“I used to go to the baseball games because during those time periods, most Black kids played baseball,” Sims said. “We didn’t play football. When I moved to Texas, s---, everybody played football. I didn’t want to play because I thought it was a crazy game. Who would want to get the s--- beaten out of them and all that?”

Sims would relocate to Hooks, Texas, in eighth grade to live with his grandmother, not playing football until 10th grade as the third-string running back.

A couple of injuries in the running back room and 7,738 rushing yards later, which was second in national high school football history at the time, Sims would receive the infamous halftime call from University of Oklahoma head coach Barry Switzer at the gas station Sims worked at, eventually joining Switzer at Oklahoma.

Before his Heisman season in 1978 and Heisman runner-up season in 1979, Sims quit football at Oklahoma due to an injury his sophomore season, but Switzer convinced him to stay.

It was a decision Sims couldn’t possibly regret after getting selected first overall in the 1980 NFL Draft, until he found out where he was headed.

“First round, first pick, sounds pretty good until they tell you where you’re going,” Sims said. “I said, ‘Detroit? They hadn’t won but one game.’”

But over his years wearing the Honolulu blue and silver, Sims was able to experience the passion and loyalty Lions fans have for their team, and continue to have.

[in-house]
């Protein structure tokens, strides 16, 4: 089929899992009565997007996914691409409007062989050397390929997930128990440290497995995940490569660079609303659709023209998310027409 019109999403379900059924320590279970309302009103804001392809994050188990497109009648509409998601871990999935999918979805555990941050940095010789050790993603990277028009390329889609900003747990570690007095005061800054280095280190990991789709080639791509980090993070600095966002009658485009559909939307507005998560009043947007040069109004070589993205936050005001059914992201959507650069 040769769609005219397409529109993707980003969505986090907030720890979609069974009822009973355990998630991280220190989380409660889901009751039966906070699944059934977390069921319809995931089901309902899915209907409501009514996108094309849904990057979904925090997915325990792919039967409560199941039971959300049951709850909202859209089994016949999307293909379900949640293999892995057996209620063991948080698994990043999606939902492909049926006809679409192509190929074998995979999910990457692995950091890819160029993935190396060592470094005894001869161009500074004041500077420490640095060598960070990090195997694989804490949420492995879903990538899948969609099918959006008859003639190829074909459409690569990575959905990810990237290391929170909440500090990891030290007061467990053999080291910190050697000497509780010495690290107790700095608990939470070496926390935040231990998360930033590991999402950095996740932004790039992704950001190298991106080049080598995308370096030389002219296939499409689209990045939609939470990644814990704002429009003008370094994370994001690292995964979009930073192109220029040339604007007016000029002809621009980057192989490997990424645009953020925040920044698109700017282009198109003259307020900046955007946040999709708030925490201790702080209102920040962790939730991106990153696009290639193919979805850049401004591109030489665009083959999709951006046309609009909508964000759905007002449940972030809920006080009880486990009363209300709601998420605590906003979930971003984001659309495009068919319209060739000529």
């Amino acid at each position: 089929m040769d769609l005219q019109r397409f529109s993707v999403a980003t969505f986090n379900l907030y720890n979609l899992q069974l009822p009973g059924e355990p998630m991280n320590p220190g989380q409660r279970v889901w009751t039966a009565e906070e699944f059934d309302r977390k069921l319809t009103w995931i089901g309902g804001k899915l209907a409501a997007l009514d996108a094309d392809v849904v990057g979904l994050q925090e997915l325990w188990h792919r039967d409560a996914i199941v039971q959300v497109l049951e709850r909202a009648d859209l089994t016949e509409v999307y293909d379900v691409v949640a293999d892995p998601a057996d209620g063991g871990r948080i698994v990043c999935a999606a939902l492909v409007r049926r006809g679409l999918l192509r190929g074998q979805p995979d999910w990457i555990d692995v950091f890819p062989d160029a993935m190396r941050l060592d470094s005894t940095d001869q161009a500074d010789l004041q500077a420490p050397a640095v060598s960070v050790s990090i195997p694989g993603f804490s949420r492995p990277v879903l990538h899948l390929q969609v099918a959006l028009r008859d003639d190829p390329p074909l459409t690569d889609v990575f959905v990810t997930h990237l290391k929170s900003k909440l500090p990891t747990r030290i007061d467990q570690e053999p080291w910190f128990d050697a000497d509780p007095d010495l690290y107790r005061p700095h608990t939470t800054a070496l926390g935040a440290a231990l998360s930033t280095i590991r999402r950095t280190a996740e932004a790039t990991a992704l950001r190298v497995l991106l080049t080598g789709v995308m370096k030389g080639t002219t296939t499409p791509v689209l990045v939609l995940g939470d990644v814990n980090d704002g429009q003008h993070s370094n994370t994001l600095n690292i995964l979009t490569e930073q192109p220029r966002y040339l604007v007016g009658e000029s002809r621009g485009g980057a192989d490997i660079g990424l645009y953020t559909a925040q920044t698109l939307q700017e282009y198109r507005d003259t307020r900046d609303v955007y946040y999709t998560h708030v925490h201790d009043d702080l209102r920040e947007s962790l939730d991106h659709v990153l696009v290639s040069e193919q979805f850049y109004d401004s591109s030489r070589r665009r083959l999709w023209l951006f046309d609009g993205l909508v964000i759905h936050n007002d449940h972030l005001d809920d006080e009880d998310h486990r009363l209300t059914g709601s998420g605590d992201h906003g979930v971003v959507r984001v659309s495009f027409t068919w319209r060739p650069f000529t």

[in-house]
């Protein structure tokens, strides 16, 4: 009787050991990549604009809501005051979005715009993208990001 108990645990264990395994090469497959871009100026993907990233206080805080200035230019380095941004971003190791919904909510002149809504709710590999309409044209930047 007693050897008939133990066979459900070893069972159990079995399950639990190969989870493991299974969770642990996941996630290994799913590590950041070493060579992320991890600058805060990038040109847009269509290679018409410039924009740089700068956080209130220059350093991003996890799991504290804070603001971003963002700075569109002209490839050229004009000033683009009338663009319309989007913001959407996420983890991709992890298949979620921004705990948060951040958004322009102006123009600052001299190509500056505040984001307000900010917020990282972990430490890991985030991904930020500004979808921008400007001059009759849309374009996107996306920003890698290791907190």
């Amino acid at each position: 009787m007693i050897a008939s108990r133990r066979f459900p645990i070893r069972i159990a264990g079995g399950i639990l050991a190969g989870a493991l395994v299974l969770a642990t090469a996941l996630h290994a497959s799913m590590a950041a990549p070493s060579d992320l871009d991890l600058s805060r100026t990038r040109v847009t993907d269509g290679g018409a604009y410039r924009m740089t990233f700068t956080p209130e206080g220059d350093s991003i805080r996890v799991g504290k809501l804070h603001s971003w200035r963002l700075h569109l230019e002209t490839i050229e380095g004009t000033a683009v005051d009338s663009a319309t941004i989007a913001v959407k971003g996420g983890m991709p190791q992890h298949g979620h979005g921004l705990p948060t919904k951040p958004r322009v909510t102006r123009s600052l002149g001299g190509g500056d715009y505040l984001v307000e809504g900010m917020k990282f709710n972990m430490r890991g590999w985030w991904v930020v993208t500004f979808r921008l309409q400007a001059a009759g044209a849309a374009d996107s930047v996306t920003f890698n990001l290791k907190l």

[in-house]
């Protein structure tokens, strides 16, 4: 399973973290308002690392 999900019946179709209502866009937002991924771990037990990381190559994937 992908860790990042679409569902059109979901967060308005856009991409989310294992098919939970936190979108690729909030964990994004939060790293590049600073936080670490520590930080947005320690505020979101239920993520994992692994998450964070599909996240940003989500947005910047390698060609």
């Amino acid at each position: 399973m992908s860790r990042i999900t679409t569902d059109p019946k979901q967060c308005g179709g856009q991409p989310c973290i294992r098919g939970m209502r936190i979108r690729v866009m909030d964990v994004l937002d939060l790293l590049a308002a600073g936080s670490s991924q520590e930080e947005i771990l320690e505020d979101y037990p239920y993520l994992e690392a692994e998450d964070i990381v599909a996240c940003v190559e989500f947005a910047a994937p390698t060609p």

That passion was even more evident when a running back now in his 40th year of retirement continues to draw a massive crowd from Lions fans, and Sims said he’s happy the fans were rewarded for their loyalty this season.

“It’s well overdue and a long time overdue,” Sims said. “Even when I got drafted and I came here, the state of Michigan, not just Detroit because we were at Pontiac, they were very, very loyal fans. They had been losing forever, but they always showed up for their team.”

Currently residing in Texas and staying busy as a grandfather to seven grandchildren, Sims said he hopes to make it back to Detroit for the upcoming NFL Draft, which is scheduled to take place in late April at Campus Martius Park in downtown Detroit.

With his grandchildren ranging in age from 4 to 18, it’s a good thing he learned how to do a “Ticky Tok” in the recent Nissan Heisman House commercial alongside Oklahoma State University Heisman Trophy winner Barry Sanders and University of South Carolina Heisman Trophy winner George Rogers.

“I have a lot of good fun with them,” Sims said. “Yeah, ‘Ticky Tok.’ A lot of people thought that was pretty good.”